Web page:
Naturally most of the tourists were wearing jeans and trainers (running shoes) although a lot of the women were wearing skin-tight black leggings and trainers, zzzzz. (I wonder what I was wearing? Probably the Indestructible Denim Skirt of Female Traddery, a green long-sleeved T and a gigantic green straw hat.)
After two hours or more, we went downstairs to admire the foreign painters, et alia. Benedict Ambrose was dismissive of Titian, and I admit his best paintings aren't in the Uffizi. There are lots of Caravaggios, if you like that sort of thing, and two paintings by Artemisia Gentileschi, possibly the only woman artist represented in the entire joint. B.A. liked the Rubenses, and I admired the lovely shoes on the well-dressed tourist minority.
Two hours later, we were done. The sun blared down, and exhausted and hungry we marched right back to Il Mostrino. The actual mostrino himself (the chef, a waiter had told us) looked out the kitchen door to see his fans, and suddenly I saw that his was the face in the logo on the door. We had a marvellous lunch, and then went back to the B&B for our stuff before heading for the railway station.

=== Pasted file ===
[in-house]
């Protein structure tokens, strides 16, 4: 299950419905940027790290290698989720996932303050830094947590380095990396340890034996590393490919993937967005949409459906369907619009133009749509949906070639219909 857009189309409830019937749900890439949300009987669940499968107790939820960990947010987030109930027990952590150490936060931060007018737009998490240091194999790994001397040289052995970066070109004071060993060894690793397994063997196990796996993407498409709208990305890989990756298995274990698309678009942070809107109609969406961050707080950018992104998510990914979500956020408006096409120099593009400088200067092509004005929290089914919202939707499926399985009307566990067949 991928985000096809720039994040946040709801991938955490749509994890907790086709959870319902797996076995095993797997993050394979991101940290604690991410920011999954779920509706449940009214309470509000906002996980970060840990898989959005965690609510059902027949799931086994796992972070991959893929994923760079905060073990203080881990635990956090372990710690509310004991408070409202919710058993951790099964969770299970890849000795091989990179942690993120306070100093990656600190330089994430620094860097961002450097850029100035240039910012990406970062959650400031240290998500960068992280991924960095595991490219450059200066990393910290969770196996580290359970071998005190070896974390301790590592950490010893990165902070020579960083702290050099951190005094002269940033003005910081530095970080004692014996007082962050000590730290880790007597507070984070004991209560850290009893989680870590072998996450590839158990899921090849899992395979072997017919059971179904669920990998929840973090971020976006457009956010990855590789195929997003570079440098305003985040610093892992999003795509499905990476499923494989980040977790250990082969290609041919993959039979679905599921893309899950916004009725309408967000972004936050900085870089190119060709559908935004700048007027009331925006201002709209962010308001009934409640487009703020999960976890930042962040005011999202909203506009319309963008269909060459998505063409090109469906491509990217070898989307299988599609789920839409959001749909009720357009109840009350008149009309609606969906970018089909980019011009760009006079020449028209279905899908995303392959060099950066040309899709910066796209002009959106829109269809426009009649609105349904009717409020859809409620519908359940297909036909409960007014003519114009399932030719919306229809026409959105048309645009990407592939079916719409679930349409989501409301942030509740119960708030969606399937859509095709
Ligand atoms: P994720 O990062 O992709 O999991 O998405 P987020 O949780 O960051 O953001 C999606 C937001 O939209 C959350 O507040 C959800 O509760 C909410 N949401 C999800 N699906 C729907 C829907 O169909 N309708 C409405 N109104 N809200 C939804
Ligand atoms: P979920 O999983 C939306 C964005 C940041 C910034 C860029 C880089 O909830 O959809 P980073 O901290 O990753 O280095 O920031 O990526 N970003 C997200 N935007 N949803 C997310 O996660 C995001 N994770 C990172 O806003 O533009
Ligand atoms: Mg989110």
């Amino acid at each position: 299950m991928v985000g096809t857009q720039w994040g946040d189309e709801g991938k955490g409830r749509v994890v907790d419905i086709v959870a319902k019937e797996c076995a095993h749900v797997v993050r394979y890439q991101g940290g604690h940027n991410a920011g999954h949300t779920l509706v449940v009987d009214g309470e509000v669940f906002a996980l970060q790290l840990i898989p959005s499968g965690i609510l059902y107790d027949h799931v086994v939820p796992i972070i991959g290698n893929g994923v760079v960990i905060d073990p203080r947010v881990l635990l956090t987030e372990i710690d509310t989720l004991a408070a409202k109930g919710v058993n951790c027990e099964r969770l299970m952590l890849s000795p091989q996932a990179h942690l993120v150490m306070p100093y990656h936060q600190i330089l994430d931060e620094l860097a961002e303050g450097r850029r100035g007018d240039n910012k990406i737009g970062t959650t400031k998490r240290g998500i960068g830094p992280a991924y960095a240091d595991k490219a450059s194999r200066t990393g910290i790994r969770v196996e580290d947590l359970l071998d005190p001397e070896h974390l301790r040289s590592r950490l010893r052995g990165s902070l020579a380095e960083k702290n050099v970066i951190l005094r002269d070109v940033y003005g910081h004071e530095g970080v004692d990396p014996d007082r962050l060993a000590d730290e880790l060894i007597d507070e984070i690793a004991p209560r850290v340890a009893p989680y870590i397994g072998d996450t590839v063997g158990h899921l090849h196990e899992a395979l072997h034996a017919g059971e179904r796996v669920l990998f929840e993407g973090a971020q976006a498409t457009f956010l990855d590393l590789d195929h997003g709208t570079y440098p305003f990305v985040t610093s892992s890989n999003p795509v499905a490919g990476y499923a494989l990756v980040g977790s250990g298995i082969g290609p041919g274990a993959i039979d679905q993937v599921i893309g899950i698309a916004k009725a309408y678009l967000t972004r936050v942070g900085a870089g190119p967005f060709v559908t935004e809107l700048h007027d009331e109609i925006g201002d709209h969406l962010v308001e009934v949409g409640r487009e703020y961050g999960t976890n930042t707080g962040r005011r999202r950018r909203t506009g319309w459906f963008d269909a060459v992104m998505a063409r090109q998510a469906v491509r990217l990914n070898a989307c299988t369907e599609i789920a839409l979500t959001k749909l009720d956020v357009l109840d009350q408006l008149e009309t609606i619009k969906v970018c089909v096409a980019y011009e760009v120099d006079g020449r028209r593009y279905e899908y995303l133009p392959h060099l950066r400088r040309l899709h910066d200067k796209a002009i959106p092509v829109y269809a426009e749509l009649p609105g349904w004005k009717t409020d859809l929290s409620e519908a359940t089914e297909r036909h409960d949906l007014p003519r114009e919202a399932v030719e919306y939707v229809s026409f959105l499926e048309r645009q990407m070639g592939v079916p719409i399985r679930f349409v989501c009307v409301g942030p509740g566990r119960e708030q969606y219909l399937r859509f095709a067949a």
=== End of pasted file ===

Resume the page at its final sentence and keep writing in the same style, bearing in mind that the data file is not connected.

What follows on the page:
I have neglected to write about the glorious handbags, the stupendous shoes and the noble clothes. Let us just say that if you suddenly come into money, you should go straight to Florence/Firenze to do your wardrobe makeover. Really, really fantastic. I looked through the windows of Chanel, which is across from the giant man-on-turtle statue currently in the Piazza della Republica. There was a young lady shopping there. She was beautiful and looked as if her whole vocation was to be beautiful. B.A. observed that it probably was.
Tomorrow I will write about Rome and how I discouraged an African trinket-seller in Trastevere from poking my arm. I was later told that African trinket-sellers are completely harmless, but I still object to them poking me.